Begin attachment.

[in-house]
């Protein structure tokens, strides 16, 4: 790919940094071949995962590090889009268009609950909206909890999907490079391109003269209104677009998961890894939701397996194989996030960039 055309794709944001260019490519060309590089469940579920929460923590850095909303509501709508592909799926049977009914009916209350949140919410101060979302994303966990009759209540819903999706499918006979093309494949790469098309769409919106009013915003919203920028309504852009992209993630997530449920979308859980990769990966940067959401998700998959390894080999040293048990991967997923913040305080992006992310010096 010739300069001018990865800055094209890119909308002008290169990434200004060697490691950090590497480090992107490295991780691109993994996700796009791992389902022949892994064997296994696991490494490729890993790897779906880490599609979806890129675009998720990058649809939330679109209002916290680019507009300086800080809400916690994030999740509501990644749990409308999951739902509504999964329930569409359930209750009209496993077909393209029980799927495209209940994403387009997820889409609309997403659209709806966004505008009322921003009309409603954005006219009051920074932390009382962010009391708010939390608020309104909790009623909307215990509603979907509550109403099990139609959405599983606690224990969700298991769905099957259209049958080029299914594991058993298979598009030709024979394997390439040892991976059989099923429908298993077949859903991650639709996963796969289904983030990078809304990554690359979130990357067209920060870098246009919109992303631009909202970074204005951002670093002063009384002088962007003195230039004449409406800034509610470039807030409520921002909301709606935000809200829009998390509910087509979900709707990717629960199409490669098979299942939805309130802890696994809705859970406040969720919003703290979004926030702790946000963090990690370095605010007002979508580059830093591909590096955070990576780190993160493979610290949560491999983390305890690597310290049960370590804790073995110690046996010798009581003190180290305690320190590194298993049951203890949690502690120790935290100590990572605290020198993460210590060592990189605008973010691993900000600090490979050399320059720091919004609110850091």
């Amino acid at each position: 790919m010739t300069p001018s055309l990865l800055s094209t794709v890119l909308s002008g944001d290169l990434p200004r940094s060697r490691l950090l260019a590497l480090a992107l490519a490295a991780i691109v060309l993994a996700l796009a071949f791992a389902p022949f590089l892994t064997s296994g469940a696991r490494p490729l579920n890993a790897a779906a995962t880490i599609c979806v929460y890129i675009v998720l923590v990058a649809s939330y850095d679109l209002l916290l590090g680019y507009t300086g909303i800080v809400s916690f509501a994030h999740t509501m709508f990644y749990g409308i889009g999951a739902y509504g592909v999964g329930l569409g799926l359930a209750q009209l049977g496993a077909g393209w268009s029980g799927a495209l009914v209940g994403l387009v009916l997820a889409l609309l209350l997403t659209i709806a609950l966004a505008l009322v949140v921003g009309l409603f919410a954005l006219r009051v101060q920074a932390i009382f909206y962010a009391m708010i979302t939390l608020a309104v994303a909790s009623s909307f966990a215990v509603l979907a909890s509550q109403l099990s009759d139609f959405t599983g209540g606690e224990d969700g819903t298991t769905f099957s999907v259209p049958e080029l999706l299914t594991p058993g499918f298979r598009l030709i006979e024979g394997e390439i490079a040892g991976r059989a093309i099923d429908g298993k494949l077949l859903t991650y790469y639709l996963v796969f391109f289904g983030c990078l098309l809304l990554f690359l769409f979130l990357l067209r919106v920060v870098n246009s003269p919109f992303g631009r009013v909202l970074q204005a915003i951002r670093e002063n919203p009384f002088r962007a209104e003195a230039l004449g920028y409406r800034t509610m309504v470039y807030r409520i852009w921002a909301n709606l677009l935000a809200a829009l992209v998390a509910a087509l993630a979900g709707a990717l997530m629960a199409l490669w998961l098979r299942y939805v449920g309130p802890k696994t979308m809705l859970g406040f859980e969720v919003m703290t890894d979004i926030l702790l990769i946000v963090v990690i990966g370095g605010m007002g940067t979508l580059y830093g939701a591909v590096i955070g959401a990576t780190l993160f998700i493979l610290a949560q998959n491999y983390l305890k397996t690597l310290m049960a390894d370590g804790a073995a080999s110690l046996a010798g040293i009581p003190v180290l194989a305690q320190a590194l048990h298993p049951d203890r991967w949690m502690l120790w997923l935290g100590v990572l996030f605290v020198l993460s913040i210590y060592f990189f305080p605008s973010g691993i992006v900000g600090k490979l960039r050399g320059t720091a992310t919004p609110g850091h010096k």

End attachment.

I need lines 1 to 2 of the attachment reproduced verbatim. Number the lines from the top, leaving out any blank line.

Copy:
[in-house]
């Protein structure tokens, strides 16, 4: 790919940094071949995962590090889009268009609950909206909890999907490079391109003269209104677009998961890894939701397996194989996030960039 055309794709944001260019490519060309590089469940579920929460923590850095909303509501709508592909799926049977009914009916209350949140919410101060979302994303966990009759209540819903999706499918006979093309494949790469098309769409919106009013915003919203920028309504852009992209993630997530449920979308859980990769990966940067959401998700998959390894080999040293048990991967997923913040305080992006992310010096 010739300069001018990865800055094209890119909308002008290169990434200004060697490691950090590497480090992107490295991780691109993994996700796009791992389902022949892994064997296994696991490494490729890993790897779906880490599609979806890129675009998720990058649809939330679109209002916290680019507009300086800080809400916690994030999740509501990644749990409308999951739902509504999964329930569409359930209750009209496993077909393209029980799927495209209940994403387009997820889409609309997403659209709806966004505008009322921003009309409603954005006219009051920074932390009382962010009391708010939390608020309104909790009623909307215990509603979907509550109403099990139609959405599983606690224990969700298991769905099957259209049958080029299914594991058993298979598009030709024979394997390439040892991976059989099923429908298993077949859903991650639709996963796969289904983030990078809304990554690359979130990357067209920060870098246009919109992303631009909202970074204005951002670093002063009384002088962007003195230039004449409406800034509610470039807030409520921002909301709606935000809200829009998390509910087509979900709707990717629960199409490669098979299942939805309130802890696994809705859970406040969720919003703290979004926030702790946000963090990690370095605010007002979508580059830093591909590096955070990576780190993160493979610290949560491999983390305890690597310290049960370590804790073995110690046996010798009581003190180290305690320190590194298993049951203890949690502690120790935290100590990572605290020198993460210590060592990189605008973010691993900000600090490979050399320059720091919004609110850091």